The Hill's Morning Report - Floyd eulogies begin; Trump-Esper conflict emerges

 

 

 

Welcome to The Hill’s Morning Report. It is Thursday. We get you up to speed on the most important developments in politics and policy, plus trends to watch. Alexis Simendinger and Al Weaver are the daily co-creators, so find us @asimendinger and @alweaver22 on Twitter and recommend the Morning Report to your friends. CLICK HERE to subscribe!



Total U.S. coronavirus deaths reported each morning this week: Monday, 104,383. Tuesday, 105,147. Wednesday, 106,181. Thursday, 107,175.



The national conversation about George Floyd’s death shifted on Wednesday from protests and prosecution to prevention.

 

There is no shortage of assured commentary about why so many black men are killed by police each year in America. But preventing future deaths through effective policies and reforms is more complicated, judging from approaches advocated in the last 48 hours by President TrumpDonald John TrumpSecret Service members who helped organize Pence Arizona trip test positive for COVID-19: report Trump administration planning pandemic office at the State Department: report Iran releases photo of damaged nuclear fuel production site: report MORE and the administration, his predecessors from both parties, law enforcement experts and current police officials, African American clergy, former Vice President Joe BidenJoe BidenThe Hill's Campaign Report: Biden chips away at Trump's fundraising advantage The Memo: Trump grows weak as clock ticks down Nina Turner addresses Biden's search for a running mate MORE, and House and Senate leaders who envision hearings, oversight and perhaps new appropriations.   

 

The Washington Examiner: Senate Judiciary Committee to hold June 16 hearing on Floyd’s death and police brutality. 

 

The New York Times: In Minneapolis, police use of force against black people at seven times the rate of whites, according to the city’s own data. 

 

This afternoon, a private memorial service for Floyd will take place at North Central University in Minneapolis. The Rev. Al Sharpton, who this week urged New York to pass specific legislation at the state level that he said would increase police accountability there, will deliver the eulogy at what will be the first of three memorial events culminating next week with Floyd’s funeral and burial in Houston, where the former bouncer lived for most of his life (Star Tribune).

 

NBC News: Floyd tested positive for COVID-19 on April 3, medical examiner reports.

 

Former President Obama, during his first on-camera remarks about the national unrest following Floyd’s death, commended the millions of American and international protesters who have called for change, racial justice and equity in law enforcement. He made no reference to Trump.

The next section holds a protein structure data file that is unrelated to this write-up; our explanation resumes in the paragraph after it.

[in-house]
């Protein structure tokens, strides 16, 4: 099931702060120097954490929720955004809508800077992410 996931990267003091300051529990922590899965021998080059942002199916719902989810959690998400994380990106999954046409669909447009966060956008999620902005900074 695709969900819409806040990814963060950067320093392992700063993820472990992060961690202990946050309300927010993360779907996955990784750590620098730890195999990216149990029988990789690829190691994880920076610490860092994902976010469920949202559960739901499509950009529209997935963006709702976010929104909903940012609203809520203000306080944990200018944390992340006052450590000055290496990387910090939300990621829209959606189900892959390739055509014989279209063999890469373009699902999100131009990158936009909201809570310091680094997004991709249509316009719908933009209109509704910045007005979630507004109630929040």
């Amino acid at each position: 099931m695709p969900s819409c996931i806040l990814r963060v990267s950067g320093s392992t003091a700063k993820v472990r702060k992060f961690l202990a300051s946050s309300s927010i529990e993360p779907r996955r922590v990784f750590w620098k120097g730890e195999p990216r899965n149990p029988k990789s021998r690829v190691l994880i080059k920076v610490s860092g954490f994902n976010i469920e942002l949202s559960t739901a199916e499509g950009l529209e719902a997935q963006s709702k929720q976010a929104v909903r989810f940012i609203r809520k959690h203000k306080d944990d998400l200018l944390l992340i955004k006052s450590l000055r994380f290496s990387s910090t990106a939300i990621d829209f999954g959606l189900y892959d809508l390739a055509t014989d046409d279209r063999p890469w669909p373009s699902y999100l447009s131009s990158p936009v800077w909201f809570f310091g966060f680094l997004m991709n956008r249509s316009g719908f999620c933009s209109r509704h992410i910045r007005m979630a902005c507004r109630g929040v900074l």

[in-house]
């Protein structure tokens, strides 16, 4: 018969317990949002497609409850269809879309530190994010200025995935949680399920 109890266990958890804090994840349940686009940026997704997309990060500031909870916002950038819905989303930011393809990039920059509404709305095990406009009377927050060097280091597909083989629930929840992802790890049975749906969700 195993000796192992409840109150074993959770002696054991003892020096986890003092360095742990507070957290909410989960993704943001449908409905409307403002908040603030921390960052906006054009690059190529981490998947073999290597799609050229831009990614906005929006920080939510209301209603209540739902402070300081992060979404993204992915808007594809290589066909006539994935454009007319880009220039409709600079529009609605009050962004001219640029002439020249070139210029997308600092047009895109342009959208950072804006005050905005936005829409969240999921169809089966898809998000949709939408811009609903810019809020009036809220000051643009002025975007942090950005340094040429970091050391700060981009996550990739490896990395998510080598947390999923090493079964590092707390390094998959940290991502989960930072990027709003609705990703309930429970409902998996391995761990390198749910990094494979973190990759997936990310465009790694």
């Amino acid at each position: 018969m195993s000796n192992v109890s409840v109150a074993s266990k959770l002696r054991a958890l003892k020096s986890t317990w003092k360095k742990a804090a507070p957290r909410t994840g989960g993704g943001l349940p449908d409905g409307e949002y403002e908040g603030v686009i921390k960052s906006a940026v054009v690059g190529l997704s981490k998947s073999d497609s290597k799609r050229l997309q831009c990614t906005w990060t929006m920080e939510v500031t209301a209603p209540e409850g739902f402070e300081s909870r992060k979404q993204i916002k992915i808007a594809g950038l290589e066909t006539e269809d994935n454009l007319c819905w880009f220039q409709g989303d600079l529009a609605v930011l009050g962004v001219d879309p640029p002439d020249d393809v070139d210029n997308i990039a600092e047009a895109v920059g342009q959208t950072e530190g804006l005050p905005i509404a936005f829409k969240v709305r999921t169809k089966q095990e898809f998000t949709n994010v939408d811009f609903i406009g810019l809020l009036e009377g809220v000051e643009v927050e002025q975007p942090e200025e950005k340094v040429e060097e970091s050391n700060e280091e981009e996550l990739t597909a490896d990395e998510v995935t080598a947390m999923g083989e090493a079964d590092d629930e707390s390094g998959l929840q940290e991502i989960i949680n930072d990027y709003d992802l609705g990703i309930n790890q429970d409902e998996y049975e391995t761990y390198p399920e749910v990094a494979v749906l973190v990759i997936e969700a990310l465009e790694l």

The 44th president — who mentioned the White House Task Force on 21st Century Policing he created to deliver recommendations in 2015 — urged every U.S. mayor to review use-of-force policies and to aggressively pursue an eight-point slate of police reforms that includes mandatory de-escalation of conflicts, a ban on shooting at moving vehicles, timely reporting of violent incidents and a ban on some forms of restraint used by the police. Speaking from his home in the nation’s capital during a virtual town hall event, Obama said officials in New York City and Chicago had already agreed to adopt the measures (The New York Times). 

 

Chokeholds and strangleholds, that’s not what we do,” Obama said.

 

The Hill: Obama calls for police reforms, doesn't address Trump.

 

The Washington Post: Attorney General William BarrBill BarrJustice Dept. considering replacing outgoing US attorney in Brooklyn with Barr deputy: report Ousted Manhattan US Attorney Berman to testify before House next week ACLU lawsuit calls on Barr to delay federal execution MORE has sought to subdue D.C. protests by “flooding the zone” with federal firepower. Included: Bureau of Prisons riot specialists who ring the White House dressed in black and displaying no bureau, branch or name (HuffPost and The Washington Post).

 

Former President Jimmy CarterJimmy CarterThe Memo: Trump grows weak as clock ticks down Jimmy Carter says Israeli annexation would be 'illegal' land grab Trump's mark on federal courts could last decades MORE, in a statement on Wednesday, said, “We need a government as good as its people, and we are better than this. … People of power, privilege, and moral conscience must stand up and say `no more’ to a racially discriminatory police and justice system, immoral economic disparities between whites and blacks, and government actions that undermine our unified democracy.” 

 

The Washington Post: All four living ex-presidents draw a sharp contrast with Trump on systemic racism.